Static ElectricityDenoting or pertaining to electricity at rest. How simple and inadequate this definition is of a phenomenon that creates problems which cost industry millions of dollars per year. A clearer understanding can be gained by explaining lightning. Static electricity in the atmosphere remains at rest until the potential gradient between clouds reaches a level that causes the insulator between clouds, in this case air, to break down or fail, and lightning is created to equalize the potential gradient. For the brief instant the lightning flashes, the static electricity is no longer at rest.
How Static Affects Product QualityStatic electricity is a well known but little understood phenomenon that affects many industries and diverse environments. It can be something of a phantom - impossible to see, touch, or smell. However, the results of static charge buildup are quite noticeable. These results include potentially dangerous electrical shocks which can cause decreases in productivity, machinery jams, fires, and explosions. Static charges can also cause severe damage to sensitive electronic components, requiring costly rework and/or field service repair.
Four Approaches to Controlling Plastics ESDStatic electricity is a little like a bomb waiting to explode. Its energy, therefore, must be managed. The relevant question is: How can a material respond to electrical energy as a shock absorber reacts to mechanical energy? Or, foam rubber to audio energy? Or, more specifically, how far should resistance to electron flow be lowered?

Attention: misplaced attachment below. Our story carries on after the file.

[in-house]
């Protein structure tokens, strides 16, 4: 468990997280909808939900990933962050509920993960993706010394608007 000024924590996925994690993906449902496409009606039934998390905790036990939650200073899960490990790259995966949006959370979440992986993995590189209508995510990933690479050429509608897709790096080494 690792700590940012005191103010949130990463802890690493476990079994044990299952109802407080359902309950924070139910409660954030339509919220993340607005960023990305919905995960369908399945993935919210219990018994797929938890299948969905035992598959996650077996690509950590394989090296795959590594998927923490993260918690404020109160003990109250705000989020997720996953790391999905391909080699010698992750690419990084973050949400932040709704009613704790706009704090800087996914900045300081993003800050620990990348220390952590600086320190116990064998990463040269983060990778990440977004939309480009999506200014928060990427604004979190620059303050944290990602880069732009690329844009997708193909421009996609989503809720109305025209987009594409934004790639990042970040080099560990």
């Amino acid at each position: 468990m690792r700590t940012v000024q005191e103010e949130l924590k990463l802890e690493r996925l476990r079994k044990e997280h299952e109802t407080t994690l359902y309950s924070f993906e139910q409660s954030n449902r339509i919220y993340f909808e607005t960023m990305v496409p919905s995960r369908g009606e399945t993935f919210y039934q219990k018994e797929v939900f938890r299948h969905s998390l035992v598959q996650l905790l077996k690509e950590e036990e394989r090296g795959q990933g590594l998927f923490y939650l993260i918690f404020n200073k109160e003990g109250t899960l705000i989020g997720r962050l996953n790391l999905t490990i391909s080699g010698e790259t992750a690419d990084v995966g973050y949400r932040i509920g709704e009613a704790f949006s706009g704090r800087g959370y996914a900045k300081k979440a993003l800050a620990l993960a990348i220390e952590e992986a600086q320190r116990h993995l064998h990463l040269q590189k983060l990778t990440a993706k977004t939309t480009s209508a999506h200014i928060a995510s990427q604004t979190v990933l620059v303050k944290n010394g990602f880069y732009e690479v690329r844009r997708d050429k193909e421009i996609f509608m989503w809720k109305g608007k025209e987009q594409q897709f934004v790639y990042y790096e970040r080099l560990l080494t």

Electrostatic Discharge (ESD)
The topic of electrostatic discharge (ESD) with regard to plastic packaging of electrically sensitive devices is technically complex. A large amount of research has been performed in this area and experts are still conducting research to further the understanding of the phenomena involved and to develop more reliable and useful testing methods. However, the basic tenets of ESD protection relating to plastic packaging have been well established and are currently being utilized by industry. There are 2 U.S.-based organizations that have published industry standards relating to the ESD requirements for packaging materials of electrically sensitive devices. A large industry has developed worldwide which is dedicated to providing ESD-safe packaging materials. Yet with the body of scientific knowledge that exists, the availability of industry standards, and the existence of mature industries that produce and use ESD-protective materials, there is still some confusion in industry at large concerning terminology and appropriate test methods for particular applications. The reasons for this are unclear. Perhaps part of the reason is that the topic is technically complex. Another reason is that there are 2 similar, but unaligned, industry standards. And lastly, it is because the ESD-related industry standards do not dictate certain material properties for specific applications. Whatever the reason or reasons may be, there is definitely a need for more education about ESD material properties throughout the industry. The purpose of this document is to point out, and hopefully clarify, some of the more confusing ESD issues and to direct the reader to the ESD resources that are available.
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